Bail reform is top of mind across Canada, including locally.
“I think a lot of police leaders and government leaders in the last few weeks since Dec. 27 and the very unfortunate and sad death of an OPP constable [have] talked about bail reform,“ says North Bay Police Chief Scott Tod.
He says the discussion has been ongoing since federal Bill C-75, which received royal assent in 2019 and amends the Criminal Code, Youth Criminal Justice Act and other acts.
But, this is different.
“The new discussion is talking about how do we strengthen bail reform to prevent dangerous people from being released at all,” Tod says. “Many of the police associations and widely known police leaders have come out and said we need bail reform now.”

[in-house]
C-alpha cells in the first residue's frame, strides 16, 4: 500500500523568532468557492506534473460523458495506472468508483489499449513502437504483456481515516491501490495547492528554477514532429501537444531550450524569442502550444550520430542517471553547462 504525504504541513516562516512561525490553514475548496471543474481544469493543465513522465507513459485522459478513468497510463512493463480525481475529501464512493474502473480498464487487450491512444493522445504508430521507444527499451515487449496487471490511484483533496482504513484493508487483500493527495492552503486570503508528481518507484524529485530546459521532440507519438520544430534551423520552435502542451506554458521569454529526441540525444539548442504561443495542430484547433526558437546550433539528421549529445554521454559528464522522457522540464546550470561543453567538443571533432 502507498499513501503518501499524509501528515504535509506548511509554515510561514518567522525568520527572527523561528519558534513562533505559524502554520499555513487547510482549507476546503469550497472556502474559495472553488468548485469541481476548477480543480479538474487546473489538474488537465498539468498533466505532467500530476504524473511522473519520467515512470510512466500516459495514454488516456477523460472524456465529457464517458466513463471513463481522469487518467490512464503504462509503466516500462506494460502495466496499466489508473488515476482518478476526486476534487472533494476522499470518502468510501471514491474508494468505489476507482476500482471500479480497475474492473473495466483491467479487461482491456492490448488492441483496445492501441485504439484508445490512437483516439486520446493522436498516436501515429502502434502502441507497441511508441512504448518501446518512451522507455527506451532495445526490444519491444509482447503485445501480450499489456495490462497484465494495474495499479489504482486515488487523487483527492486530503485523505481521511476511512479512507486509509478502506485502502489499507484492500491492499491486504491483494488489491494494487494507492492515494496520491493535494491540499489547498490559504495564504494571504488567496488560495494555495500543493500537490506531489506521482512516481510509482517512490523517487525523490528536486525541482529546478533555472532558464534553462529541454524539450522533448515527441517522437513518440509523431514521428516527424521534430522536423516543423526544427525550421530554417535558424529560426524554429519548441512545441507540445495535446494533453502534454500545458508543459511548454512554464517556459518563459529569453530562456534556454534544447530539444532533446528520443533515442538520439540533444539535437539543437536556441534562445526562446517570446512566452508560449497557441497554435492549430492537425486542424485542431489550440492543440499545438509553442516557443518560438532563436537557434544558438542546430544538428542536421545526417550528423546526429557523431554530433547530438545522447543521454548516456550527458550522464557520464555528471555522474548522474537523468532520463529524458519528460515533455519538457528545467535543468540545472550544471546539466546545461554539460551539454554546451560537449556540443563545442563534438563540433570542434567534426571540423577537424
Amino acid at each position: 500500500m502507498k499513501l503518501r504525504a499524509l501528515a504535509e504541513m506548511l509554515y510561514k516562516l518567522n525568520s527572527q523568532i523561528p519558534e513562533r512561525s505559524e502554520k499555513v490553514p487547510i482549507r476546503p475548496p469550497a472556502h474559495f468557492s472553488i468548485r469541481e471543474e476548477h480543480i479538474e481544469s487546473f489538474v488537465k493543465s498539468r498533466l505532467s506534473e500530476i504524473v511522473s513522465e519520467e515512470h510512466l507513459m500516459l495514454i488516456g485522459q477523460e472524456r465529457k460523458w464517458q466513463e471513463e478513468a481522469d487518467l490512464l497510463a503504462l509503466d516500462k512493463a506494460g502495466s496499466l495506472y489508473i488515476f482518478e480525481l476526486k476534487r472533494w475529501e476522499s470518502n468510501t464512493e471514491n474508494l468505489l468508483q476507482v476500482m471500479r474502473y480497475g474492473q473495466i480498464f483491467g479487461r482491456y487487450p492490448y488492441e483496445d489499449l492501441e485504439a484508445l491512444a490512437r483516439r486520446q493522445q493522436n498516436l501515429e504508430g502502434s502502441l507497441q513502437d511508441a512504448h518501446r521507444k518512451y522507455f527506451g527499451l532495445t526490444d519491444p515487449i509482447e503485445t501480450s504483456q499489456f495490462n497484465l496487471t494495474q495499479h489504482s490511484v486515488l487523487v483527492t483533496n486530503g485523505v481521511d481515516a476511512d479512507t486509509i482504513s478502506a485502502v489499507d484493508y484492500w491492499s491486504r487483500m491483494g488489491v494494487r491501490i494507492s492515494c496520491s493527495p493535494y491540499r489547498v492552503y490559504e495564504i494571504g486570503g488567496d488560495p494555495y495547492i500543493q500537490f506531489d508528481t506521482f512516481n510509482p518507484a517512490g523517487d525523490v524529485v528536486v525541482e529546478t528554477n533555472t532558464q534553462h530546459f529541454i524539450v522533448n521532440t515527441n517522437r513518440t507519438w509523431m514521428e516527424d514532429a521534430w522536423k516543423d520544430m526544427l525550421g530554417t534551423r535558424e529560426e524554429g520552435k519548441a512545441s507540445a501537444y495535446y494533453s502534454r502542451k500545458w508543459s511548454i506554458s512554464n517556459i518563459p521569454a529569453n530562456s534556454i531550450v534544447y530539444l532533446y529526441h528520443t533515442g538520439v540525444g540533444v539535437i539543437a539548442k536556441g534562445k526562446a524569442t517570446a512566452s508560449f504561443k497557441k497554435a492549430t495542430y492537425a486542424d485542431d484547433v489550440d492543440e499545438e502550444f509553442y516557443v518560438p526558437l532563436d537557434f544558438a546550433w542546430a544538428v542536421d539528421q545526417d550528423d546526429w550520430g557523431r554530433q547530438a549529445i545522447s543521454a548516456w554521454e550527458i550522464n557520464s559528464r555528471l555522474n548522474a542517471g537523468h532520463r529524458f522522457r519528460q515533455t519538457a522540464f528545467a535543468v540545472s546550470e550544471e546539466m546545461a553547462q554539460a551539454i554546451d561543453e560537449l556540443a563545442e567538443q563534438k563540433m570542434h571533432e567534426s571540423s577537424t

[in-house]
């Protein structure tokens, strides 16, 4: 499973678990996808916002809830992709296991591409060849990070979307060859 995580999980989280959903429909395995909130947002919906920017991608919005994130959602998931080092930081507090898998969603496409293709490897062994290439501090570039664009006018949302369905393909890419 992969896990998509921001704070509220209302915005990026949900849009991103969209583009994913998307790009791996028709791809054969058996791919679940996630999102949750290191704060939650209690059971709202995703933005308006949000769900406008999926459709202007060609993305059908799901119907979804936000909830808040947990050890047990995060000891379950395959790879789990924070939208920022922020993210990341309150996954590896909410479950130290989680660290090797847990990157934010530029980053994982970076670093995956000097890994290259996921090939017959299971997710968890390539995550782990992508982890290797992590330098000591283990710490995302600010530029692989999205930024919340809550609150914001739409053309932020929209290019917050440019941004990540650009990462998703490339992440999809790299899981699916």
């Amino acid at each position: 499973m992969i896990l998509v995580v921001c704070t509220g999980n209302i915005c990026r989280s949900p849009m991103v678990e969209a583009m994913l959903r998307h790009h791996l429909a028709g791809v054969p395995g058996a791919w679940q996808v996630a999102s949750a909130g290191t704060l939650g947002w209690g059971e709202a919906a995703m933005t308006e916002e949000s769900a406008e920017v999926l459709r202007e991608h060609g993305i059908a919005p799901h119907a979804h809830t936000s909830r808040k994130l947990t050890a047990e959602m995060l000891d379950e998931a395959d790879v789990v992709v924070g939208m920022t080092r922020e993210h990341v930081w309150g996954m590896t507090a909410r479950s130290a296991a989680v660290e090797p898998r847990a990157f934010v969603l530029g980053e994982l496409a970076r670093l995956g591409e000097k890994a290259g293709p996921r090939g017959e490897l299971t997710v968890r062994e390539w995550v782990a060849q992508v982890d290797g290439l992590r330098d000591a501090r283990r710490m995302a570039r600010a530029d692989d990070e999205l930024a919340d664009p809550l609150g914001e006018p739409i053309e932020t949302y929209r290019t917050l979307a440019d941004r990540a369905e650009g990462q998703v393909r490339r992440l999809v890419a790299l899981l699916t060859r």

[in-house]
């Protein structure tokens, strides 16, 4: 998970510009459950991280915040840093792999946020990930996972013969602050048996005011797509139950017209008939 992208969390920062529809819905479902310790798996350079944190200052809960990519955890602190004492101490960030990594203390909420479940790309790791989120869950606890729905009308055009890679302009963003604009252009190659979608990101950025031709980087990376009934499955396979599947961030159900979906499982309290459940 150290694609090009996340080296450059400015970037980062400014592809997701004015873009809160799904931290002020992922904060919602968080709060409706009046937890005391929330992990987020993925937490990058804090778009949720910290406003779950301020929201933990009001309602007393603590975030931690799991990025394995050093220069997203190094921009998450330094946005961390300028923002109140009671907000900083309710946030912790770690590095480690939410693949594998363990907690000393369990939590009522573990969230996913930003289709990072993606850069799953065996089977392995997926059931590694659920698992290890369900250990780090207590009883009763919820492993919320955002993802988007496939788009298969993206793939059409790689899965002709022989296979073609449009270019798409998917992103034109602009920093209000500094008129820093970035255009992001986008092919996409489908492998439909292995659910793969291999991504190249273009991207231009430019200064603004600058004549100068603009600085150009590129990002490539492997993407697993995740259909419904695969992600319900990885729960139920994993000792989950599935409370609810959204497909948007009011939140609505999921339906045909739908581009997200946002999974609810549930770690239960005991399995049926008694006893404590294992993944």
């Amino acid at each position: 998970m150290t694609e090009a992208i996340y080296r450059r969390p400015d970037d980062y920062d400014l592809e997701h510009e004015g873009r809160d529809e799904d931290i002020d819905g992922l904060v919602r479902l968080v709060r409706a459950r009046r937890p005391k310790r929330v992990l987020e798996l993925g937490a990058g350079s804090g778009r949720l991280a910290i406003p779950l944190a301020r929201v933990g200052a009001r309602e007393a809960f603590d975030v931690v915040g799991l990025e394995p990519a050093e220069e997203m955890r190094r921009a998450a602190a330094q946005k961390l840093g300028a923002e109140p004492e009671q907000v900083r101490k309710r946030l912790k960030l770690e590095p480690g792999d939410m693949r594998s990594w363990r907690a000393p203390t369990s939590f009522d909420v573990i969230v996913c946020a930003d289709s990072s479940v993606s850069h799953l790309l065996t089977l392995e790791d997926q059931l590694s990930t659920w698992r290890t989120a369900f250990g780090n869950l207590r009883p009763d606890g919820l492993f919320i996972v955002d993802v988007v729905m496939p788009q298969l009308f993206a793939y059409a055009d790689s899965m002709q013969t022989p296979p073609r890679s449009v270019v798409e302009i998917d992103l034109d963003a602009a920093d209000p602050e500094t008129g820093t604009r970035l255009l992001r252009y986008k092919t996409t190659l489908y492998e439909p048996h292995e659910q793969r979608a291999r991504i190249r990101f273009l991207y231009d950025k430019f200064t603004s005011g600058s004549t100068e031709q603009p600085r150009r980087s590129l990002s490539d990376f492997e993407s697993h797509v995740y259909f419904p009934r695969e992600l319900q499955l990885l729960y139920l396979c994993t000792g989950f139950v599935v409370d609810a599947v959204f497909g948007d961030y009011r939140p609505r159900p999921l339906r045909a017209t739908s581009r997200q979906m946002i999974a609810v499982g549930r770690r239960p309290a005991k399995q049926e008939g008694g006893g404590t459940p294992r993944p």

He says it’s a local issue too.
“People who have been incarcerated for firearms offences and continue to be released and continue to carry firearms, [which] we have seen in our community recently, really that’s what bail reform is about,” Tod says.
Backed by 40 years of policing experience, he’s suggesting more officers to search 24/7 for dangerous offenders and bail violators, similar to the Repeat Offender Parole Enforcement squad.
Tod also suggests a new system to transport all those arrested on warrants to the court of jurisdiction, with no exceptions.
Involved in many talks last few days on Bail Reform. It’s not easy and won’t solve all problems. I suggest more officers to search 24/7 for dangerous offenders and bail violators. A new system to transport all criminals arrested on warrant to court of jurisdiction. No exceptions
— Scott Tod (@ChiefTod) January 12, 2023